News and Insights

Lovins: Rush now! Latest alternative facts from the confusion mill

Amory Lovins, Guest Commentary, Aspen Daily News
May 19, 2024

If you’re feeling confused about the airport, that’s not by accident. A chorus of surrogates, complementing the County’s mainly-false ad campaign, sets new Pinocchio records every week. Here we check Greg Goldfarb’s burgeoning nose length.

His guest commentary (“Support for airport modernization,” April 24, Aspen Daily News) starts by denying the community is divided on this issue — conflating what everyone agrees we need (new runway, terminal, etc.) with what a majority says we don’t need or want (bigger planes). A reputable poll found that Pitkin County voters oppose rebuilding the airfield for bigger planes by nearly 3-2. Goldfarb’s “vocal minority” seems to be an unheard majority.

Read the entire article – Aspen Daily News


Lovins: Pitkin County officials distracted over incorrect or irrelevant facts

Amory Lovins, Guest Commentary, Aspen Daily News
April 21, 2024

Why move the Aspen-Pitkin County taxiway and runway further apart? So bigger planes won’t sideswipe. Whose bigger planes? Not airlines but private owners, especially of Gulfstream 650s. Does that merit a public investment of $229 million by all airport users plus $106 million by federal taxpayers? Why shouldn’t private jet owners pay, as we proposed, for what they want but the airlines don’t?

Wider separation doesn’t mean a wider runway, but the FAA wants that too, to fit a doubled-capacity Airbus that the airlines aren’t asking for and only Delta flies. It’s not certified to fly into Aspen, and the county’s lead forecaster personally thinks it never will. But the “need” flows from the county’s bogus high-growth forecast calling for bigger planes. The Airport Advisory Board never discussed and three county commissioners ignored that forecast’s well-documented fatal flaws. Ignoring major evidence that didn’t fit the desired outcome caused today’s airport dilemma.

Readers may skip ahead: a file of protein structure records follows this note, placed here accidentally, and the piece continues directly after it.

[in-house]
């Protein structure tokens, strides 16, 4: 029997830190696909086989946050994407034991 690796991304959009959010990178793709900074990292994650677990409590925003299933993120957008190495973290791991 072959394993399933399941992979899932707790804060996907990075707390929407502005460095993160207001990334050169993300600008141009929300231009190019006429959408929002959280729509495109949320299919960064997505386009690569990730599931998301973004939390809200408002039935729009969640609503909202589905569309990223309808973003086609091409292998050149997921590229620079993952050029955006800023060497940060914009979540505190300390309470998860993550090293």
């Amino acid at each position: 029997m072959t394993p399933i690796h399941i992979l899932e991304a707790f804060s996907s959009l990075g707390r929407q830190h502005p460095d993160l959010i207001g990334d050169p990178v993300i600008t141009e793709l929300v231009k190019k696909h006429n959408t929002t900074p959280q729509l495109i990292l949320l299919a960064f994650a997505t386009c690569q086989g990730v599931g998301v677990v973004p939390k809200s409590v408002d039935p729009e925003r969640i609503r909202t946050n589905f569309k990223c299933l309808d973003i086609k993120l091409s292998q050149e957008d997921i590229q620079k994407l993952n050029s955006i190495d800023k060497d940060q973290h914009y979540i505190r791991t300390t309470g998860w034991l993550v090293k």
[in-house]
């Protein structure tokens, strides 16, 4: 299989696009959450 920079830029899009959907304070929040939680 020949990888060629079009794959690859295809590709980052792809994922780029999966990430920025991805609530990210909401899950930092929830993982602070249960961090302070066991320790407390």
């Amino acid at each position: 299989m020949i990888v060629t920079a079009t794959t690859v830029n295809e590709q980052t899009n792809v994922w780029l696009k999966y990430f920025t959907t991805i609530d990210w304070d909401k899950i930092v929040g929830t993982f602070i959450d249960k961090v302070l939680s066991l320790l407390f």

Read the entire article – Aspen Daily News


Merrill: Citizens against Bigger Planes opposes both recent Aspen airport layout plans

Jackie Merrill, Guest Commentary, Aspen Times
April 16, 2024

Ironically, Jamie Klein’s letter, “Understanding the facts of Aspen airport,” on April 3 contains errors!

First: Klein is correct that passenger arrivals depend on bed space. If the expansionist forecast were based on bed space history, it would have predicted 2/3 LESS growth and no “need” for bigger planes.

Second: None of the commercial jets landing here are being phased out nor retired. The county forecaster (William Flock) confirms 20-30 more years of useful life for the CRJ 700. The Embraer 175 will eventually take its place and fits today’s airfield.

Read the entire article – Aspen Times


Strategy letter to the Pitkin County Board of County Commissioners and Airport Advisory Board

Amory Lovins, April 8, 2024

This six-page letter updates Aspen Fly Right’s March 21, 2024 financial analysis of airport alternatives (see “Lovins: We can choose the airport we want—it’s already paid for” and Essay #17, “How to finance the airport we need—without FAA grants“) to adopt the latest County cost estimates and proposed airport layout. The conclusions don’t change: the airport doesn’t need the grants that the FAA conditions on rebuilding the airfield for bigger planes; the airport layout currently being sought costs far more extra than the grants offer, making them not worth accepting; and the cheaper layout now proposed costs roughly the same with grants as a better airport, not built for bigger planes, costs without grants. These game-changing findings suggest a seven-step alternative strategy for Commissioners to consider, and shows it may even be faster and easier than the currently proposed new layout for bigger planes, and at comparable net cost.


Lovins: It’s our home and we all deserve a say

Amory Lovins, Guest Commentary, Aspen Daily News
April 7, 2024

Four letters in a curious daily drumbeat (Andrew Matus, March 24; Matt Ferguson, March 25; George Falk, March 26; Peter Fornell, March 27) continue to misinform Pitkin County voters about airport redevelopment. So let’s set the record straight, because the facts matter.